Networking: Behind all the announcements, press releases, seminars, keynotes and new product rollouts are people. Year in and year out, the success of your efforts at NAB rely on what happens with the people you meet. Here are some basics to make the most of that:
- Business cards. Bring plenty. Give one to everyone you meet.
- Take notes. You may have 7 or 8 meaningful conversations in a day filled with technology minutiae and you will not remember it. We use several note taking apps. Here’s a list of some of the better notes apps. Going old school ain’t bad either: pen and paper still works in a jam.
- Be genuine. Treat everyone with equal respect. Staring at someone’s nametag to determine if they’re important enough to talk to makes you a…
…not a donkey.
Don’t be a…
…again, not a donkey.
- Be considerate of other people’s time. If you have a 30-minute meeting, you may go for 31 minutes, but not 40. Everyone’s busy. Get the information you need and if there’s follow up to be done, do it after the show.
- Make introductions. This is a chance to meet and thank the engineer who made your product work or the product manager who expedited the feature your CTO requested.
Pro Tip: Always consider what you can do for the person you’re meeting; not just what they can do for you. Even if it doesn’t profit you, offer to be of help. This is in the “just do good at every opportunity” category, but I can assure you that it comes back to you in the best ways.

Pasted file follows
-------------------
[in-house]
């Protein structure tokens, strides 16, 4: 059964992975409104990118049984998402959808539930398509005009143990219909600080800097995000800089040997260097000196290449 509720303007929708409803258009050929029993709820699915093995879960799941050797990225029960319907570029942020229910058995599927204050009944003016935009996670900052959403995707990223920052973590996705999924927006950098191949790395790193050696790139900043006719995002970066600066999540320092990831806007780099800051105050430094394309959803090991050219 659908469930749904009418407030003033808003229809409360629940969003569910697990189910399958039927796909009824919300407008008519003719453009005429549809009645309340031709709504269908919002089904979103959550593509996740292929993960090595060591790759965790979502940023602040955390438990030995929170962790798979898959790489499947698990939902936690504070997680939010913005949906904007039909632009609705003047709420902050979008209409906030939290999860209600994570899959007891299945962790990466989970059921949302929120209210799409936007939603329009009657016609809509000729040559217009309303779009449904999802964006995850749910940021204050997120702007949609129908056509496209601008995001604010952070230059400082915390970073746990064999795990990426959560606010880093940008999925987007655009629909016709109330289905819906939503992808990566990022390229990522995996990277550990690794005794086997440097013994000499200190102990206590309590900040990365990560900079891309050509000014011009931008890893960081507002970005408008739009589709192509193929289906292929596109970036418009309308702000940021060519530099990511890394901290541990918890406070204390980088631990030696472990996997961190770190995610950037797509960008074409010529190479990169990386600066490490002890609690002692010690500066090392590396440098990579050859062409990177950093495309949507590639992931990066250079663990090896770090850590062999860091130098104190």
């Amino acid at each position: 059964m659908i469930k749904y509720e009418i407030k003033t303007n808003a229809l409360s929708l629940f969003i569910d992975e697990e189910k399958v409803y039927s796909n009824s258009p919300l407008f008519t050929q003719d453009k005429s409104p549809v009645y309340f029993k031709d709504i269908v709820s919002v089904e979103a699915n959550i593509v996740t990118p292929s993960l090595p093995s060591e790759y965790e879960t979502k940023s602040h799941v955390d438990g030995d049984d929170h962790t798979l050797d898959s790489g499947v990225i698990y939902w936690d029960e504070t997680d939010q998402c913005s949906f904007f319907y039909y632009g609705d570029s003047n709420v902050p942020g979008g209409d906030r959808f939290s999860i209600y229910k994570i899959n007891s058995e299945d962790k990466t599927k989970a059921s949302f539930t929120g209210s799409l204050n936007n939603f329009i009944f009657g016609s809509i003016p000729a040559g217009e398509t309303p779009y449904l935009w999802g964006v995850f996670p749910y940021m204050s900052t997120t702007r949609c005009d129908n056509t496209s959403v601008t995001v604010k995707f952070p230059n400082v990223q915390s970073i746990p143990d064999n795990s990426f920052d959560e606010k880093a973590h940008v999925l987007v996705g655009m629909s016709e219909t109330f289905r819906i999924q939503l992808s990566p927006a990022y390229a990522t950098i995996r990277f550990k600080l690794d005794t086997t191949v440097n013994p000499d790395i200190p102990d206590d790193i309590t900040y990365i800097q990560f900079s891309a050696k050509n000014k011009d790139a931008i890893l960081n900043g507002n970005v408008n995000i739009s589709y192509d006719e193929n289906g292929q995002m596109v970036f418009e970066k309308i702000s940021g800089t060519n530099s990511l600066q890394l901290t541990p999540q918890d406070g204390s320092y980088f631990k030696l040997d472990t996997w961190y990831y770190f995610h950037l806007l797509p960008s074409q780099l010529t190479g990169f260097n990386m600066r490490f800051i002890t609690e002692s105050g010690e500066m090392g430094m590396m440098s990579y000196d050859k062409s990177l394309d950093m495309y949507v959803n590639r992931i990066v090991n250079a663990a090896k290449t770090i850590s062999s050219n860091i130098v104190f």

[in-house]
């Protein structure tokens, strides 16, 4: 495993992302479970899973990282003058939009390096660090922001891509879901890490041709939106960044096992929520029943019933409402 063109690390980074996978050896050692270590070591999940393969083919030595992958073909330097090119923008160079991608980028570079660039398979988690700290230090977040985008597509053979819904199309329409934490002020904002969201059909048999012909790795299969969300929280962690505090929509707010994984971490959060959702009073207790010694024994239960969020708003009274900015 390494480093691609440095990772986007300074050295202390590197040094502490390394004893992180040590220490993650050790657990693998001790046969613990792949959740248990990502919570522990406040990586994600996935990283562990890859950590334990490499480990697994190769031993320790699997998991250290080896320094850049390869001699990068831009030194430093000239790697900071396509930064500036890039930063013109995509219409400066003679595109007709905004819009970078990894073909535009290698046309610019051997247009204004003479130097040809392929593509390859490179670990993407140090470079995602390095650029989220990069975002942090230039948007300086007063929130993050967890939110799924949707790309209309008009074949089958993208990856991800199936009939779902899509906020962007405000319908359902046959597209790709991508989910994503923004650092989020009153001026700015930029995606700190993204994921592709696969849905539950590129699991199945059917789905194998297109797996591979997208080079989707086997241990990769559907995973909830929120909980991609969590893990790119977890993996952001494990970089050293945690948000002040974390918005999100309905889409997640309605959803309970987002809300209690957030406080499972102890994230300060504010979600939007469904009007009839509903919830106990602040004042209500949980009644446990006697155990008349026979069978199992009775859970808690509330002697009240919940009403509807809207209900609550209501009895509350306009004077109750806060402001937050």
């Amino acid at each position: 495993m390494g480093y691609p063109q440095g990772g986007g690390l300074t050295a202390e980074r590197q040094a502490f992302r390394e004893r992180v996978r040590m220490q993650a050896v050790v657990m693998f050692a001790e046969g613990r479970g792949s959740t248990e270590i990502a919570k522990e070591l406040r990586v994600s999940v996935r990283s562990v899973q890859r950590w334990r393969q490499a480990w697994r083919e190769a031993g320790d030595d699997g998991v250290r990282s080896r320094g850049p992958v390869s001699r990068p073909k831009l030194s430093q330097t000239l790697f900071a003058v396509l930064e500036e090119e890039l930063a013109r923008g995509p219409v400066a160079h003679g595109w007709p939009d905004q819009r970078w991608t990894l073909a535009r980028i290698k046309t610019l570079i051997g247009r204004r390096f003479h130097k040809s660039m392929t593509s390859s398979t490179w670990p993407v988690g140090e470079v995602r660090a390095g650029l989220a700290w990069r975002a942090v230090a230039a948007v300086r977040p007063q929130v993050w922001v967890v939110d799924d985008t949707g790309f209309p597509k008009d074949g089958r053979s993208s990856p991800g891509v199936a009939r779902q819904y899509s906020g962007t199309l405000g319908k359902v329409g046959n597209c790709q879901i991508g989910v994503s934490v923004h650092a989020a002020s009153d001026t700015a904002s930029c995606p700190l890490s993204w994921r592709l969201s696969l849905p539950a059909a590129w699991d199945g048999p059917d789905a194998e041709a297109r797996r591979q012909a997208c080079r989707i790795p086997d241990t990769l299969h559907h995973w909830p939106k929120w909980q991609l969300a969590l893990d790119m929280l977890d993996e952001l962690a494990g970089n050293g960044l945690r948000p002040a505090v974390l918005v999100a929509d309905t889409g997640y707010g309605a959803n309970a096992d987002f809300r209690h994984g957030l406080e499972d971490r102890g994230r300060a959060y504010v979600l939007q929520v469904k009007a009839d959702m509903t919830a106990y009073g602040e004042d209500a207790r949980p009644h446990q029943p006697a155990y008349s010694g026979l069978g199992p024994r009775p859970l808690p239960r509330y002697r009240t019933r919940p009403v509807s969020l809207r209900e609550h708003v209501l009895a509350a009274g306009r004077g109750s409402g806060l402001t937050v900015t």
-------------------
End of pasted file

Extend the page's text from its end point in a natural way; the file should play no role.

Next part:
“If you don’t want to be there, then don’t go. Cynicism is a turn off and enthusiasm is contagious.” — Laura Lyster-Mensh
Pro Tip #2: This one comes from my bride who’s attended even more conferences than me. If you don’t want to be there, then don’t go. People can tell. Cynicism is a turn off and enthusiasm is contagious.
Finally, we need to address a persistent local myth you’ll undoubtedly hear at NAB 2016. “What happens in Vegas, stays in Vegas.” If you’re heading to NAB with this refrain in your head, then be advised: “Nothing stays in Vegas.” And yes, strange things happen. Cameras work in Las Vegas, phones work in Las Vegas and tongues wag in Las Vegas. Ad to that the fact that you’re surrounded by people who work with you, buy from you or sell to you. If you’re planning to get into mischief during your week at NAB, then don’t be surprised if that legacy haunts you for the next ten years. Or, to quote my wife “Honey, what happens in Vegas, better not happen in Vegas.” Not sure if this is the same as “You know why!”
Pro Tip: Take a book. I’m currently reading three: “Unfinished Business: the Life and Times of Danny Gatton,” by Ralph Heibutzki, “Influence” by Robert Cialdini, “Stranger in a Strange Land” by Robert Heinlein (re-reading this one). Paul is reading “All the Light We Cannot See,” by Anthony Doerr and “Gathering Prey,” by John Sandford.
(Mark Mensh is latakoo’s Vice President of Sales. He’s attended NAB seven times in the last ten years. He would love to meet you at NAB. He and Paul Adrian will be in Avid’s booth SU902. Please reach out to Mark or Paul if you would like to connect.)